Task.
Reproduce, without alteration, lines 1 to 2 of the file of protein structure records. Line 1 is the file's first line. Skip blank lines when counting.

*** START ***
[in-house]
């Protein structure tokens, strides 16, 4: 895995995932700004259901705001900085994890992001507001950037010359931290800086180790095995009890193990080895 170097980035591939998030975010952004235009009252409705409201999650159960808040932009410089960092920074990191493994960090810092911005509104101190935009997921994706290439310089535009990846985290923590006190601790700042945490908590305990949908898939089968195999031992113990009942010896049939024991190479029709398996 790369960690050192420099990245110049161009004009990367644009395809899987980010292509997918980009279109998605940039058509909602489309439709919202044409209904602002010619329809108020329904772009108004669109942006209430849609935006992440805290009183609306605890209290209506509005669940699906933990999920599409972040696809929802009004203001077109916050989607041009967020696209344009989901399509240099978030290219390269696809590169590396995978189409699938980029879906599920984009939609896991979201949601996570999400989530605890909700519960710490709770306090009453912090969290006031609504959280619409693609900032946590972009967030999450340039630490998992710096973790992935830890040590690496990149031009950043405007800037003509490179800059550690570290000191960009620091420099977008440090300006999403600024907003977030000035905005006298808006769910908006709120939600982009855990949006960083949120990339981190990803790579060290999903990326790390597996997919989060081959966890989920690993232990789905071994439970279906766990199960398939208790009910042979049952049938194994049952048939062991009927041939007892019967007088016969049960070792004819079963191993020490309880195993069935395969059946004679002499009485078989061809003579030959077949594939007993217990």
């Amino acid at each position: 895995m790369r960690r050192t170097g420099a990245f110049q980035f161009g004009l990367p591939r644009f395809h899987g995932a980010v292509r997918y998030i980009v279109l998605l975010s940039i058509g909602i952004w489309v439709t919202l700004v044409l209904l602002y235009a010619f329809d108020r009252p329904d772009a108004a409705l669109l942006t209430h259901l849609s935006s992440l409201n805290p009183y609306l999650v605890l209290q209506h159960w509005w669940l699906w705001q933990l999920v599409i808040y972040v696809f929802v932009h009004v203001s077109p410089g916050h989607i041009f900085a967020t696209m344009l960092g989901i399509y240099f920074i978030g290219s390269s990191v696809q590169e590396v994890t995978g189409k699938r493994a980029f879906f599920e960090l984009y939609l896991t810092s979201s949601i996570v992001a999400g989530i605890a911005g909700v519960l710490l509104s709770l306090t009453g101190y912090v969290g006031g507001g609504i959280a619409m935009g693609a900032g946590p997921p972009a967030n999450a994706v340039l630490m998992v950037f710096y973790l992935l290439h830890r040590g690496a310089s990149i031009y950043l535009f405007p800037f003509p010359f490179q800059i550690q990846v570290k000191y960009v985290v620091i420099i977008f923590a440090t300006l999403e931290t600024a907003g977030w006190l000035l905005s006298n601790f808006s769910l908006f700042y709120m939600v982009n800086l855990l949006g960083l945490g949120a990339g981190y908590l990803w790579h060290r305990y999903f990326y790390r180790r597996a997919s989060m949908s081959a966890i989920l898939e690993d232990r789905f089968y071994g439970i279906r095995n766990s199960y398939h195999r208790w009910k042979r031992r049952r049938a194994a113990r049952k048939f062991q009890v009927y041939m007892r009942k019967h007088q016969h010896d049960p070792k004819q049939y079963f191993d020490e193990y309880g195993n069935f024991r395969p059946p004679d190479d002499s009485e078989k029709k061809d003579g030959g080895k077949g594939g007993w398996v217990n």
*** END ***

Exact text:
[in-house]
């Protein structure tokens, strides 16, 4: 895995995932700004259901705001900085994890992001507001950037010359931290800086180790095995009890193990080895 170097980035591939998030975010952004235009009252409705409201999650159960808040932009410089960092920074990191493994960090810092911005509104101190935009997921994706290439310089535009990846985290923590006190601790700042945490908590305990949908898939089968195999031992113990009942010896049939024991190479029709398996 790369960690050192420099990245110049161009004009990367644009395809899987980010292509997918980009279109998605940039058509909602489309439709919202044409209904602002010619329809108020329904772009108004669109942006209430849609935006992440805290009183609306605890209290209506509005669940699906933990999920599409972040696809929802009004203001077109916050989607041009967020696209344009989901399509240099978030290219390269696809590169590396995978189409699938980029879906599920984009939609896991979201949601996570999400989530605890909700519960710490709770306090009453912090969290006031609504959280619409693609900032946590972009967030999450340039630490998992710096973790992935830890040590690496990149031009950043405007800037003509490179800059550690570290000191960009620091420099977008440090300006999403600024907003977030000035905005006298808006769910908006709120939600982009855990949006960083949120990339981190990803790579060290999903990326790390597996997919989060081959966890989920690993232990789905071994439970279906766990199960398939208790009910042979049952049938194994049952048939062991009927041939007892019967007088016969049960070792004819079963191993020490309880195993069935395969059946004679002499009485078989061809003579030959077949594939007993217990």